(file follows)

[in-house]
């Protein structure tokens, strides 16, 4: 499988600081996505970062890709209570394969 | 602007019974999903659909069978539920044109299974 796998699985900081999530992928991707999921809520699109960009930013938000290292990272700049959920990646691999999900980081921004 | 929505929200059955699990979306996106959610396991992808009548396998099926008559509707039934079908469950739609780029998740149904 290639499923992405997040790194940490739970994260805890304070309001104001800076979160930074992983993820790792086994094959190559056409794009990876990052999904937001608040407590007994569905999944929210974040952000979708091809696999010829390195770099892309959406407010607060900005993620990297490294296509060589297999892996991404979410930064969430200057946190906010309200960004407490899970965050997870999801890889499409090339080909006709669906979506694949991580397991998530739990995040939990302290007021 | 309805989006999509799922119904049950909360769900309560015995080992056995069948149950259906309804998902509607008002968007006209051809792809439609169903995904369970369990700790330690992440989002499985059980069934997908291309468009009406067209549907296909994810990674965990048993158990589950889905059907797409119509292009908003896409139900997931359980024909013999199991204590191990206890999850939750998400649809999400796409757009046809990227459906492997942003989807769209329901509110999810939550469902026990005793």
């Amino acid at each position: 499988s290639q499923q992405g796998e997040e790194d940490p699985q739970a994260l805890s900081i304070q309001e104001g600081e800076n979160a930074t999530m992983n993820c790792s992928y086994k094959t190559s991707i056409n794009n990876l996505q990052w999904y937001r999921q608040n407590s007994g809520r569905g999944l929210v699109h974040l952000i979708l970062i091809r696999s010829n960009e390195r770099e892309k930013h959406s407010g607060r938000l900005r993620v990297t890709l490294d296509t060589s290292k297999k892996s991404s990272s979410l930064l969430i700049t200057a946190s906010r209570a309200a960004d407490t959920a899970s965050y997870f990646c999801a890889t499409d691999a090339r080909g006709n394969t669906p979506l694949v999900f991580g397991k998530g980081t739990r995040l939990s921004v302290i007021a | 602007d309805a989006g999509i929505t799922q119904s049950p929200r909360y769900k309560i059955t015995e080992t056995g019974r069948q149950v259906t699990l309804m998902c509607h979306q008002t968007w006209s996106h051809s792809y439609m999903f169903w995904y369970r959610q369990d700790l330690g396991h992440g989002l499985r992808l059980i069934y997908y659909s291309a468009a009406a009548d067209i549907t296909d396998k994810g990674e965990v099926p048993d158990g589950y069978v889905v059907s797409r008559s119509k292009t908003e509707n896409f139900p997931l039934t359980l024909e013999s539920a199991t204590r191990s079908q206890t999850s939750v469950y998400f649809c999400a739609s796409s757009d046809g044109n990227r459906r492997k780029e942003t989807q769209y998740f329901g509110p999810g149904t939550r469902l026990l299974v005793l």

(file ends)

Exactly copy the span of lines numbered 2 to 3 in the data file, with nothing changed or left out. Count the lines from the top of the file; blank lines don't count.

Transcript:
């Protein structure tokens, strides 16, 4: 499988600081996505970062890709209570394969 | 602007019974999903659909069978539920044109299974 796998699985900081999530992928991707999921809520699109960009930013938000290292990272700049959920990646691999999900980081921004 | 929505929200059955699990979306996106959610396991992808009548396998099926008559509707039934079908469950739609780029998740149904 290639499923992405997040790194940490739970994260805890304070309001104001800076979160930074992983993820790792086994094959190559056409794009990876990052999904937001608040407590007994569905999944929210974040952000979708091809696999010829390195770099892309959406407010607060900005993620990297490294296509060589297999892996991404979410930064969430200057946190906010309200960004407490899970965050997870999801890889499409090339080909006709669906979506694949991580397991998530739990995040939990302290007021 | 309805989006999509799922119904049950909360769900309560015995080992056995069948149950259906309804998902509607008002968007006209051809792809439609169903995904369970369990700790330690992440989002499985059980069934997908291309468009009406067209549907296909994810990674965990048993158990589950889905059907797409119509292009908003896409139900997931359980024909013999199991204590191990206890999850939750998400649809999400796409757009046809990227459906492997942003989807769209329901509110999810939550469902026990005793």
């Amino acid at each position: 499988s290639q499923q992405g796998e997040e790194d940490p699985q739970a994260l805890s900081i304070q309001e104001g600081e800076n979160a930074t999530m992983n993820c790792s992928y086994k094959t190559s991707i056409n794009n990876l996505q990052w999904y937001r999921q608040n407590s007994g809520r569905g999944l929210v699109h974040l952000i979708l970062i091809r696999s010829n960009e390195r770099e892309k930013h959406s407010g607060r938000l900005r993620v990297t890709l490294d296509t060589s290292k297999k892996s991404s990272s979410l930064l969430i700049t200057a946190s906010r209570a309200a960004d407490t959920a899970s965050y997870f990646c999801a890889t499409d691999a090339r080909g006709n394969t669906p979506l694949v999900f991580g397991k998530g980081t739990r995040l939990s921004v302290i007021a | 602007d309805a989006g999509i929505t799922q119904s049950p929200r909360y769900k309560i059955t015995e080992t056995g019974r069948q149950v259906t699990l309804m998902c509607h979306q008002t968007w006209s996106h051809s792809y439609m999903f169903w995904y369970r959610q369990d700790l330690g396991h992440g989002l499985r992808l059980i069934y997908y659909s291309a468009a009406a009548d067209i549907t296909d396998k994810g990674e965990v099926p048993d158990g589950y069978v889905v059907s797409r008559s119509k292009t908003e509707n896409f139900p997931l039934t359980l024909e013999s539920a199991t204590r191990s079908q206890t999850s939750v469950y998400f649809c999400a739609s796409s757009d046809g044109n990227r459906r492997k780029e942003t989807q769209y998740f329901g509110p999810g149904t939550r469902l026990l299974v005793l």